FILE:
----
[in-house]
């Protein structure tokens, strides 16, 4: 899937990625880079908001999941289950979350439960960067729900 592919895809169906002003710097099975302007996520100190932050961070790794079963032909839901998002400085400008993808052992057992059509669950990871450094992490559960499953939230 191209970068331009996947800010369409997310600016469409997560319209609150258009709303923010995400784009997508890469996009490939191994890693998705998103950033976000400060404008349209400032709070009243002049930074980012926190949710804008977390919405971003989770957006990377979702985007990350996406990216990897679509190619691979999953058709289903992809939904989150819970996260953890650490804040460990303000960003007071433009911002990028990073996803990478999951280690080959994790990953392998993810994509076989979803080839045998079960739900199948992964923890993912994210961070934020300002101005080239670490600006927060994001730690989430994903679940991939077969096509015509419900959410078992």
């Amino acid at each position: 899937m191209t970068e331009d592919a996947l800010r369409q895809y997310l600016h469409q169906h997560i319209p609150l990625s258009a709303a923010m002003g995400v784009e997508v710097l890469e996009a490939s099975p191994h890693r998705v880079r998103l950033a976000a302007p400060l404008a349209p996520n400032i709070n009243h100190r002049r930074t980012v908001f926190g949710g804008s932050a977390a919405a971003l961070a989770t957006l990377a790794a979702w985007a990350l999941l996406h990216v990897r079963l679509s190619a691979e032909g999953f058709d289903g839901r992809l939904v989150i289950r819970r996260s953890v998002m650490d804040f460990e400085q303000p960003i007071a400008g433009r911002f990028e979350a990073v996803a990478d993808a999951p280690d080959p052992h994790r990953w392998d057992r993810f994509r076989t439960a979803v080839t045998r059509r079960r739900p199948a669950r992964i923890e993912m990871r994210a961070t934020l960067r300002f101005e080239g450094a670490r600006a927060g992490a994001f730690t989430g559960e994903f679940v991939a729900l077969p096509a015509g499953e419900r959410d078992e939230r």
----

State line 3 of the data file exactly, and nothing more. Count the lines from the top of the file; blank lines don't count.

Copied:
């Amino acid at each position: 899937m191209t970068e331009d592919a996947l800010r369409q895809y997310l600016h469409q169906h997560i319209p609150l990625s258009a709303a923010m002003g995400v784009e997508v710097l890469e996009a490939s099975p191994h890693r998705v880079r998103l950033a976000a302007p400060l404008a349209p996520n400032i709070n009243h100190r002049r930074t980012v908001f926190g949710g804008s932050a977390a919405a971003l961070a989770t957006l990377a790794a979702w985007a990350l999941l996406h990216v990897r079963l679509s190619a691979e032909g999953f058709d289903g839901r992809l939904v989150i289950r819970r996260s953890v998002m650490d804040f460990e400085q303000p960003i007071a400008g433009r911002f990028e979350a990073v996803a990478d993808a999951p280690d080959p052992h994790r990953w392998d057992r993810f994509r076989t439960a979803v080839t045998r059509r079960r739900p199948a669950r992964i923890e993912m990871r994210a961070t934020l960067r300002f101005e080239g450094a670490r600006a927060g992490a994001f730690t989430g559960e994903f679940v991939a729900l077969p096509a015509g499953e419900r959410d078992e939230r």